Firebase Functions domain

How to use a custom domain for Firebase Functions

Ready, Set, Fire!

Hi there, Tom here writing! If you're an avid user of Firebase, you know how simple handling your backend-less backend actually can be. Thanks to Firebase Functions, I just write my business logic as a plain function, deploy this very function via the CLI and can reach it from the cloud everywhere on the planet. The setup itself is so simple, that the deployment alone only takes a couple of minutes time at maximum. But there's a special case with Firebase Functions that might need some more work - using a custom domain, and not the one provided by Firebase.

The challenge

If you just deploy Firebase Functions as described, you'll get host under a subdomain from Google, specifically under

For simple use cases, this is mostly what you need - just deploy the thing and make it available to consume. But other use cases require your backend to be reachable under your domain. For this example, I'll use my own domain

The setup

Here are the prerequisites, just to make sure:

  • you've setup a Firebase Project
  • under Hosting, you've set up your custom domain; this is a straightforward process, where you just have to store a TXT-record at your hosting provider

The config

To actually make your custom domain not only work for your hosted web app but your functions as well, firebase.json has to be updated (explanation after the sample):

  "functions": {
  "hosting": {
    "rewrites": [
        "source": "/api/**",
        "function": "api"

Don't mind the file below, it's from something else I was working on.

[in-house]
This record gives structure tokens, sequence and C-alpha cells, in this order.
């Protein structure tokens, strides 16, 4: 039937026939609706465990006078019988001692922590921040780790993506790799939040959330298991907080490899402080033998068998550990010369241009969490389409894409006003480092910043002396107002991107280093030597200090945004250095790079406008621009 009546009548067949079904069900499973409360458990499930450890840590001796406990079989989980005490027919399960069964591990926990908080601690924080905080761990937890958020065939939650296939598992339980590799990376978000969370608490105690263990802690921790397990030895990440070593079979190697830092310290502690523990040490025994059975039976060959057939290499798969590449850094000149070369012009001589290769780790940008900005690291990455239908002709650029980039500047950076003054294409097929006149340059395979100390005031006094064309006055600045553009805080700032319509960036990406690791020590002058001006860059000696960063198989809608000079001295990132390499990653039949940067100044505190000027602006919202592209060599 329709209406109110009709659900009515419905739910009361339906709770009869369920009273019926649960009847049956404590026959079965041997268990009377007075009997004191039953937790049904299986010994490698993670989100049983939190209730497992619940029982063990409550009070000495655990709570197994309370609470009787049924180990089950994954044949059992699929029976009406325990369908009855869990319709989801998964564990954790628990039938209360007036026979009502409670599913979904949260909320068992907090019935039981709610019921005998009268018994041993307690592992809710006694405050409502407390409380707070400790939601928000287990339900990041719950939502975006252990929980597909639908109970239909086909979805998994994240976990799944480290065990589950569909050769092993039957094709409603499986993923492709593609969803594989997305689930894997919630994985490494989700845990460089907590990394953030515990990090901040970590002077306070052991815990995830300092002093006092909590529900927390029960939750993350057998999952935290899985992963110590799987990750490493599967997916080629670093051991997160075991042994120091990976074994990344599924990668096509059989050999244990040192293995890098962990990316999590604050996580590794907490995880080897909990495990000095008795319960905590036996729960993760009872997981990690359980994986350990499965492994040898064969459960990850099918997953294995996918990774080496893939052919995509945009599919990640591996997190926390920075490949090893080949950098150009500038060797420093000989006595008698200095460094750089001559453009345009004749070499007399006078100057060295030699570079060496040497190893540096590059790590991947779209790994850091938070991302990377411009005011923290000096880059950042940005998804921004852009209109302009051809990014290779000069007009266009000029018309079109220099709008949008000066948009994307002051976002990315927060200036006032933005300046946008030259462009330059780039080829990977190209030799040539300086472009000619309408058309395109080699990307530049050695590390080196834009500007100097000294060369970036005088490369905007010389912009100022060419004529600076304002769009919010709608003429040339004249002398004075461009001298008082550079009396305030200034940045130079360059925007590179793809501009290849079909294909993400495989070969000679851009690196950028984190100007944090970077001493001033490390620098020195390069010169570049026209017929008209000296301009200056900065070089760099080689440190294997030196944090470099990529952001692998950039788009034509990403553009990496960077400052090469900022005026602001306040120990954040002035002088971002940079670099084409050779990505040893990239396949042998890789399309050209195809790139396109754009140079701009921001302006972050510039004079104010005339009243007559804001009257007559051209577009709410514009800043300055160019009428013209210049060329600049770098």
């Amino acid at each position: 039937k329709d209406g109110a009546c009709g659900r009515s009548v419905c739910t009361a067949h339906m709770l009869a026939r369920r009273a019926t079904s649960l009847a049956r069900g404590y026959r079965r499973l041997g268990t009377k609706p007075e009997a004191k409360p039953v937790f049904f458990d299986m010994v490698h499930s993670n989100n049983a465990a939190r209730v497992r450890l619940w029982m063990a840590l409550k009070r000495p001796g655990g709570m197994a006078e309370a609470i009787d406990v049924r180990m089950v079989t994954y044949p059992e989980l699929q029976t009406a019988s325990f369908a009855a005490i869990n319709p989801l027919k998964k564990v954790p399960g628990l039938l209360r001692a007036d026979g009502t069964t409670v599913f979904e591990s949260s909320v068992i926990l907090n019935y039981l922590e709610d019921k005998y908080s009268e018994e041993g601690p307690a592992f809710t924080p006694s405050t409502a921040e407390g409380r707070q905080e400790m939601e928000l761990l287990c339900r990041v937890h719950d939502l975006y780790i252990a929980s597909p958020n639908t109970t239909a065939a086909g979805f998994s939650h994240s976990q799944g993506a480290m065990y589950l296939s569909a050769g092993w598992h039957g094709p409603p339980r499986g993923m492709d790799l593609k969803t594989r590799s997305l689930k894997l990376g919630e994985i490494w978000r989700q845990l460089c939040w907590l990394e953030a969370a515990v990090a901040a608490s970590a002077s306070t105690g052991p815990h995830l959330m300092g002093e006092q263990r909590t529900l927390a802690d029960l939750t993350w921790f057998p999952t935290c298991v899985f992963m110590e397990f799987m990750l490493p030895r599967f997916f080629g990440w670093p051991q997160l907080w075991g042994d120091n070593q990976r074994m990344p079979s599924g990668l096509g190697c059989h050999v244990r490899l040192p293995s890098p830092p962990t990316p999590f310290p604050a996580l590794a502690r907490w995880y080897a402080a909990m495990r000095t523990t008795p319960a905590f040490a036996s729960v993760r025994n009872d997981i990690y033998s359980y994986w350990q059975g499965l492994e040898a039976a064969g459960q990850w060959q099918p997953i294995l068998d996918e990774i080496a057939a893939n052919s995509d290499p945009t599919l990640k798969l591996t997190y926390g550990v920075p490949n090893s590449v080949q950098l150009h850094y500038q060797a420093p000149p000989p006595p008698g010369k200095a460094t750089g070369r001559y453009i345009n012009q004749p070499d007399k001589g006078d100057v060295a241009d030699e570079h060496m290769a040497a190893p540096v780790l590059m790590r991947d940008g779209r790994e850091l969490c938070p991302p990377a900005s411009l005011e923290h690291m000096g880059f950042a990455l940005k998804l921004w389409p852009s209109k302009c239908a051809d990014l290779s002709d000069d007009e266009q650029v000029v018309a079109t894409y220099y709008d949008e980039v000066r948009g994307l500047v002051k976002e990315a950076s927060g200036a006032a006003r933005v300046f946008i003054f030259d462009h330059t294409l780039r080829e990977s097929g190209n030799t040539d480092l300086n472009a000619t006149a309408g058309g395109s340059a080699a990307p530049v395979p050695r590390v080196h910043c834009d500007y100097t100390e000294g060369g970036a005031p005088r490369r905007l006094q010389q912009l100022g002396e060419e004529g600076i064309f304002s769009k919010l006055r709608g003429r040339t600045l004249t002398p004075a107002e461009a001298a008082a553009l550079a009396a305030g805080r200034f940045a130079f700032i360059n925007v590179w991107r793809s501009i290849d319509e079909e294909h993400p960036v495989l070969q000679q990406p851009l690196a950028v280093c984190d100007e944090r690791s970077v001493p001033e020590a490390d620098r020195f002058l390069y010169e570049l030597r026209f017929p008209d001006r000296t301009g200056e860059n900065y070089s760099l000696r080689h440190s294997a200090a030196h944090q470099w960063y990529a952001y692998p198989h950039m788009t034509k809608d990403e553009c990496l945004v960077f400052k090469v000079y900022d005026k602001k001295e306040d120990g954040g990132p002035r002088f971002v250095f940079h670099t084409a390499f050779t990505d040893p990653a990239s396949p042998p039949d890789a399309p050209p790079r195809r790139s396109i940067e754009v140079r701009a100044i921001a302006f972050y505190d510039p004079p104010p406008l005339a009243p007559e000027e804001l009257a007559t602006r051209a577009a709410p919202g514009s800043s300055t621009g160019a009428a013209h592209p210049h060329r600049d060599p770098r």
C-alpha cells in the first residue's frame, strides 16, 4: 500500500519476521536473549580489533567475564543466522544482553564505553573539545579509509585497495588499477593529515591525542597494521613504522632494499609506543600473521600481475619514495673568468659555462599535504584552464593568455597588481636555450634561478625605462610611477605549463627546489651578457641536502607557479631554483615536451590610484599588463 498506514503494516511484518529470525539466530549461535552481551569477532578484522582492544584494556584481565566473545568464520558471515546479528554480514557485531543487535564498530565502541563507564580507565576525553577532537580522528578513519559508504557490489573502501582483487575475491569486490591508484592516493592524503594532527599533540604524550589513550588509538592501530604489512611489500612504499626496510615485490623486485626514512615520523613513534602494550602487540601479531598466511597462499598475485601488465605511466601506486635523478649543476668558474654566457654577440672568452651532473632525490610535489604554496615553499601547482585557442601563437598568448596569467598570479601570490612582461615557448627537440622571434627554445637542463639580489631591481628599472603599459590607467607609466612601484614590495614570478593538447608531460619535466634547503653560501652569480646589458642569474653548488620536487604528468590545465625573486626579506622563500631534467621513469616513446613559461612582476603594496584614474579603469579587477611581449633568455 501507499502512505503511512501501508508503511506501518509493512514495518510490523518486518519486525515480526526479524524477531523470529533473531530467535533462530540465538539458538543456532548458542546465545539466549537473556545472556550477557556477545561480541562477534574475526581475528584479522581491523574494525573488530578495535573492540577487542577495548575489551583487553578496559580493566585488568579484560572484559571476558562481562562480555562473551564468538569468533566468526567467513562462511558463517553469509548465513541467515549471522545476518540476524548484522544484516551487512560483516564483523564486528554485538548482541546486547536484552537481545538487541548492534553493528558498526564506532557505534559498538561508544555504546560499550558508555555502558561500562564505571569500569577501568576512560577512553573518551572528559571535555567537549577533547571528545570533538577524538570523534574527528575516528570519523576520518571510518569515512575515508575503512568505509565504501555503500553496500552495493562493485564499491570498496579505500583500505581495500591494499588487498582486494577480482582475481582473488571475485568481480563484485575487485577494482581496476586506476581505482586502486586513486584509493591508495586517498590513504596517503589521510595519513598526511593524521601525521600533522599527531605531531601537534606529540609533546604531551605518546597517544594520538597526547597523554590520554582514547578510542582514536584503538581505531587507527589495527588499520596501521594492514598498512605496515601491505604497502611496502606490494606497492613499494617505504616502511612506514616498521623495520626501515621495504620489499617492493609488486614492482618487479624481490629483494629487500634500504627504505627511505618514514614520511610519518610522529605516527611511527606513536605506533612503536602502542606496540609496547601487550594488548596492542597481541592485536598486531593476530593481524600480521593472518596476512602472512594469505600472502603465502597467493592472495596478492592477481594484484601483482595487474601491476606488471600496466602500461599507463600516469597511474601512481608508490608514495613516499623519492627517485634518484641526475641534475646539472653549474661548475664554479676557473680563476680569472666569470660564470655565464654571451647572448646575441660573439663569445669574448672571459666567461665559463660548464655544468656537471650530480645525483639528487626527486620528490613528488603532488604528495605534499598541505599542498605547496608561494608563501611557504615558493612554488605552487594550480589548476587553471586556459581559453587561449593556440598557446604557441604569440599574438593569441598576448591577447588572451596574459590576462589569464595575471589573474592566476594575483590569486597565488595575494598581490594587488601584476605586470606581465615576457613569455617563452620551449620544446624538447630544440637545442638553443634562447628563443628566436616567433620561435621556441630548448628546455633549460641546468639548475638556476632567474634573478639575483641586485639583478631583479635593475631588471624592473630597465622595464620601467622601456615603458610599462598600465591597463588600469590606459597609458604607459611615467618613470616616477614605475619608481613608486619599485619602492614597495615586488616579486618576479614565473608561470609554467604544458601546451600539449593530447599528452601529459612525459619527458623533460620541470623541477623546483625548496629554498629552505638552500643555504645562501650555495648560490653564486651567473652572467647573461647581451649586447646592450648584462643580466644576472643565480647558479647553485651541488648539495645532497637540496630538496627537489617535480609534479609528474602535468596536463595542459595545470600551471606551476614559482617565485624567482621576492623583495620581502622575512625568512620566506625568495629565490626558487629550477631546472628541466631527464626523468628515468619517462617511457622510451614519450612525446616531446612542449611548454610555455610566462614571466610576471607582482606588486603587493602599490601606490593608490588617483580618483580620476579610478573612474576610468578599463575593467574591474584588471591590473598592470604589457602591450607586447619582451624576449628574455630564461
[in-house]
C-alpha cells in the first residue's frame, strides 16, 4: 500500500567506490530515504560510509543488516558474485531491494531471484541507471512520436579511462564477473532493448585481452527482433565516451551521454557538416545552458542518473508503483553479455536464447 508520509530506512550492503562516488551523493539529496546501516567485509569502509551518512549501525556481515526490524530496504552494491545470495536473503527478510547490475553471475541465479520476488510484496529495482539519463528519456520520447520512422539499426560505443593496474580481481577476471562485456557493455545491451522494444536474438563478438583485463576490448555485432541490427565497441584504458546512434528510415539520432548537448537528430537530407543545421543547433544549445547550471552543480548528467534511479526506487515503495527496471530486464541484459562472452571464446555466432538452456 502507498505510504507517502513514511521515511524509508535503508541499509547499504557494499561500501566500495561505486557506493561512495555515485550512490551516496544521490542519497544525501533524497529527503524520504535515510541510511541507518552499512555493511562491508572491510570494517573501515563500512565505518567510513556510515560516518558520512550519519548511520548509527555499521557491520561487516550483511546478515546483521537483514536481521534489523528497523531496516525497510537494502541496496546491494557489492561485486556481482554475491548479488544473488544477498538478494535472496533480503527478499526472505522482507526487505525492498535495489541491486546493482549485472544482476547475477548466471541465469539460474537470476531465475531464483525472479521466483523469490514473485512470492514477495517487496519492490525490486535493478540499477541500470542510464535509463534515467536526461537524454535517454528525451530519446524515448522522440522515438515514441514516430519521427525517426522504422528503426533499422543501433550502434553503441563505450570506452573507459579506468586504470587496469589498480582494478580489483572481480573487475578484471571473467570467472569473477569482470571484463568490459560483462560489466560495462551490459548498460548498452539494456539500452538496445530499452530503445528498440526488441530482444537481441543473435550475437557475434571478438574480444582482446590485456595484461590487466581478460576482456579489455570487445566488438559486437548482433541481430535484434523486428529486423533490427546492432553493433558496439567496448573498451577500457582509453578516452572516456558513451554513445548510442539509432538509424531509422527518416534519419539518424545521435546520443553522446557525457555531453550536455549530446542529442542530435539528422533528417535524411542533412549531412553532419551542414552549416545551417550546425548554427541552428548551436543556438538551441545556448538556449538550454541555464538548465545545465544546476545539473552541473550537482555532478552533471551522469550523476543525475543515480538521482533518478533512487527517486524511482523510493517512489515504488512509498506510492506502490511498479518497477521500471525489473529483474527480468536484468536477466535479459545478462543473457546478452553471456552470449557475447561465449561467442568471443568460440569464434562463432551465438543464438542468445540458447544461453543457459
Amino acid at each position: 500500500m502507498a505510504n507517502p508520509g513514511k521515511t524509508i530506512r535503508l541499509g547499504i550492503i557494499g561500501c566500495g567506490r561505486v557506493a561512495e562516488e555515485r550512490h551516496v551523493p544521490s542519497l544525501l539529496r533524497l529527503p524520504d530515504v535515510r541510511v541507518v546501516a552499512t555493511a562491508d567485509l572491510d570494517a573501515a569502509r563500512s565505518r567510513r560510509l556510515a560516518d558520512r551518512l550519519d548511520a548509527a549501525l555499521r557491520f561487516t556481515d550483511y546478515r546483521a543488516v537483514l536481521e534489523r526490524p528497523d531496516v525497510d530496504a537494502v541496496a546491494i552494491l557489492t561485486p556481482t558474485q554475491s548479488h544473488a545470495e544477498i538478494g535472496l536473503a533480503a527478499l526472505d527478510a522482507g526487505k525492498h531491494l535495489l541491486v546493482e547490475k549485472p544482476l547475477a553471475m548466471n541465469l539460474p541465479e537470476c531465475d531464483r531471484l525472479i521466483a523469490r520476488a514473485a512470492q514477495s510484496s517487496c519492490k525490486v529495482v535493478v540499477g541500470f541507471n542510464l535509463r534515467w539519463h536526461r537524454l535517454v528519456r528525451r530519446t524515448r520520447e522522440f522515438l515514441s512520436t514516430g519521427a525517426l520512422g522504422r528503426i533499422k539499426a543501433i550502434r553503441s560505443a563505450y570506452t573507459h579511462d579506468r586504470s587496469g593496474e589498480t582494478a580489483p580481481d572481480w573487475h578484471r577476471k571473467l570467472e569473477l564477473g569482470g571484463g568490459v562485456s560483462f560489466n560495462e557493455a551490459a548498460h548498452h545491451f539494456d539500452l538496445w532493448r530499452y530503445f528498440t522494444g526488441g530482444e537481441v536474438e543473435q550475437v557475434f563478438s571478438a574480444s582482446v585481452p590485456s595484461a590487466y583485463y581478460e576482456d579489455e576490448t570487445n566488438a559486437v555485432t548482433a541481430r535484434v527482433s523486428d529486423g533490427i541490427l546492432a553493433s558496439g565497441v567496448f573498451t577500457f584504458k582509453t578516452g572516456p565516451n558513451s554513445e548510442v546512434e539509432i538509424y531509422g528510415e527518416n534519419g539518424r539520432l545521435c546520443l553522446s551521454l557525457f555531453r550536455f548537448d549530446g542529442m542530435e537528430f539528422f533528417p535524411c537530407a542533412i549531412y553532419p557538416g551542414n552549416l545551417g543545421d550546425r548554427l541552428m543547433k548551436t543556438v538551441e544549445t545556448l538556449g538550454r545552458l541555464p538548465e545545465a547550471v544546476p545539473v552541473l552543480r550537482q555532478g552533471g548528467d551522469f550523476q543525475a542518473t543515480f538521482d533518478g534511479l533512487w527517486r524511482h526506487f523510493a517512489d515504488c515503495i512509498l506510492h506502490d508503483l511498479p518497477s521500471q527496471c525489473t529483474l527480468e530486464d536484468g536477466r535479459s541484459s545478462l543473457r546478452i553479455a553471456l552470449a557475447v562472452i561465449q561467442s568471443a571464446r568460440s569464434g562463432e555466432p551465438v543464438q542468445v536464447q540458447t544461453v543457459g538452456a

"source": "!/api/**",
        "destination": "/index.html"

The sole trick to make it work is to update the hosting key, not functions, in your firebase.json. What we're basically doing is telling Firebase that from our hosted web app, all calls to /api/... should be redirected to the function called api. The thing that took me the longest was the second item, where I explicitly have to declare every other route than api to be handled as a default web app route.

Using the following setup, the old cloud function

therefore becomes

Note that order is important here, the rewrite-rules get processed from first to last element, so in this case top to bottom, visually speaking. Using a wildcard to re-map all your functions is really not advised for general usage, as it would break your web app.

Wrap up

And yeah, it's really no magic but can help greatly when using Firebase Functions in certain use cases. We've seen how to rewrite your cloud functions as part of the already registered domain, therefore eliminating the requirement for a new, custom subdomain - although that's possible as well, but out of scope for this tutorial.

  • Tom